For women who are with child, there’s an abundance of resources on foods to both avoid and incorporate into one’s diet to aid in a healthy pregnancy. But for women trying to get pregnant, the foods recommendations seem to be a bit more scarce. Choosing nutrient-rich foods for both men and women trying for a baby is a simple way to naturally improve fertility, though it’s worth noting that according to the American Pregnancy Association, it will take around three months to a year in order for changes in diet to truly take effect.
Don’t let this scare you off though – when it comes to trying for a baby, it’s never too late to get your diet on track for conception.
Here are some foods to get you started:
Beans: You’re probably aware of the importance of protein in a well-balanced diet as a whole, but did you know how crucial plant-based protein is when trying for a baby? One study from Harvard School of Public Health found that in one group of women actively trying to get pregnant, infertility was 39% more common in those women with the highest intake of animal protein. Another study showed that women who took high doses of iron supplements were 62% less likely to experience ovulatory infertility. So trade that hamburger for a lentil burger, and try to incorporate foods like lentils, garbanzo beans, or edamame into meals to ensure you’re getting plenty of non-animal proteins that will still boost your iron levels.
Leafy Greens: Another great way to incorporate iron into your diet is through consumption of leafy greens like spinach, arugula, kale, or chard. These foods are also high in folate, which is a B vitamin shown to improve a woman’s ovulation. Folate also helps to make healthier sperm, so be sure to make dinner a salad for two!
Walnuts: Who knew that eating nuts could lead to good nut-health? Walnuts are particularly good for a man’s sperm – it’s been shown that just ⅔ cup of these omega-3-packed kernels lead to an improvement in sperm vitality, motility, and morphology. And to top it off, these omega-3’s – combined with their polysaturated fats – assist in the production of hormones in men that aid in sperm production.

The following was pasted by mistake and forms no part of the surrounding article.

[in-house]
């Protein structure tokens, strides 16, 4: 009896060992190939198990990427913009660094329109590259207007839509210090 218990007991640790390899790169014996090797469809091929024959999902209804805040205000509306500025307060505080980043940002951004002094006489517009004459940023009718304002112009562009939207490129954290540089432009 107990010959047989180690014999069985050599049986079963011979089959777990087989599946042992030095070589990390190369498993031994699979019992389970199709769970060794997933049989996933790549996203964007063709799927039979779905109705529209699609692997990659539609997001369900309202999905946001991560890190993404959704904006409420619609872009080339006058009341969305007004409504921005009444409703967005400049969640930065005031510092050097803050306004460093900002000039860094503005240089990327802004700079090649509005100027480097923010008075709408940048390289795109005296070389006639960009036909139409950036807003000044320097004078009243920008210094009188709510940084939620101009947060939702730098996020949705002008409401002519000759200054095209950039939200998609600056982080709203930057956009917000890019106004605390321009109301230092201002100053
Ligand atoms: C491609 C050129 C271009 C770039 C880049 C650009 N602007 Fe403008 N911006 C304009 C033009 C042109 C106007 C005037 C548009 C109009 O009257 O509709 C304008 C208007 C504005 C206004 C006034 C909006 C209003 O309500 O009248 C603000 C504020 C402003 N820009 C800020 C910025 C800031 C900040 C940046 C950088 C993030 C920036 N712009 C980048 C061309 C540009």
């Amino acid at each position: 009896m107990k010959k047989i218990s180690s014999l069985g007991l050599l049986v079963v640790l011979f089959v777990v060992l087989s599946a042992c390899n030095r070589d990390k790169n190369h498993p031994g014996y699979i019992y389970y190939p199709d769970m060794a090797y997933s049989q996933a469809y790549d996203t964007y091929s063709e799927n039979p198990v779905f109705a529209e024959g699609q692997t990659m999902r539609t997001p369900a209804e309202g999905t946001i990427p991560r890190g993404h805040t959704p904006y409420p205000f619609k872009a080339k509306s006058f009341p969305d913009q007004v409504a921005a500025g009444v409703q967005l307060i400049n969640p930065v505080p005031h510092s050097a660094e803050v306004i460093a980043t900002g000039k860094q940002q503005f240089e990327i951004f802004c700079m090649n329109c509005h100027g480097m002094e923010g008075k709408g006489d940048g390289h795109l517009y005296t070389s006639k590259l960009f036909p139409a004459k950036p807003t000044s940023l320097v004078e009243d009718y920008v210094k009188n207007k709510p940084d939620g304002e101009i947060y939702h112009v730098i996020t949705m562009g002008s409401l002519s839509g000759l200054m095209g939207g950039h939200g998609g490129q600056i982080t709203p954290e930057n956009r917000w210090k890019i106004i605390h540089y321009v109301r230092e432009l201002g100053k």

Olive Oil: This hearty oil is rich in monosaturated fats, which function as anti-inflammatory properties in the body. Since inflammation can interfere with ovulation and conception, it can help to incorporate olive oil into salads and cooking where you can. Some people even recommend drinking olive oil in order to fully reap the additional benefits of this superfood.
With these four seemingly diverse foods, you may be left wondering if there is a way to incorporate them all in one fell swoop – and fortunately, there is! From Oh She Glows blog, We’ve included a tasty and healthy recipe below that is not only good for your belly, but good for your baby-making organs too. Bon appetit!
The Best Shredded Kale Salad
FOR THE SALAD & DRESSING:
- 2 medium bunches destemmed Lacinato/dinosaur kale, finely chopped (8 cups chopped)
- 2 large garlic cloves
- 1/4 cup fresh lemon juice (from 1 lemon)
- 3-4 tablespoons extra virgin olive oil, to taste
- 1/4 teaspoon fine grain sea salt
- 1/4 teaspoon freshly ground black pepper (just eyeball it)
- 1-2 handfuls dried sweetened cranberries, for garnish
FOR THE PECAN PARMESAN:
- 1 cup pecan halves, toasted
- 1.5 tablespoons nutritional yeast
- 1 tablespoon extra virgin olive oil
- 2 pinches fine grain sea salt
- Preheat the oven to 300F. Spread the pecans onto a baking sheet and toast in the oven for 8-10 minutes until fragrant and lightly golden.
- Remove the stems from the kale and discard (you can save for smoothies if you are hardcore!). Finely chop the kale leaves (the smaller, the better!).
- Wash the kale and spin dry. Place dried kale into a large bowl.
- For the dressing: In a mini food processor, process the garlic until minced. Now add the lemon, oil, salt, and pepper and process until combined. Adjust to taste, if desired. Pour the dressing onto the kale and mix it into the kale with your hands or toss with spoons. Keep mixing for about 1 minute to ensure everything is coated perfectly.
- For the pecan parm: Rinse out the mini processor and pat dry. Add the pecans into the processor and process until the pecans are the size of peas or a bit larger. Now add in the nutritional yeast, oil, and salt and process again until it’s a coarse crumb. Be sure not to over-process – we still want a nice crunchy texture here, not powder.
- Sprinkle the pecan Parmesan all over the salad. Toss on a handful or two of dried cranberries. Wrap and place in the fridge for 30-60 minutes to soften. I tried letting this salad sit overnight in the fridge and I greatly preferred the flavour of the salad served the day of, so I don’t recommend making this salad the day before and letting it sit in the fridge overnight.
1) Instead of a mini processor, you can chop/whisk the dressing and pecan “parmesan” by hand. 2) For a nut-free version, try using breadcrumbs instead of pecans.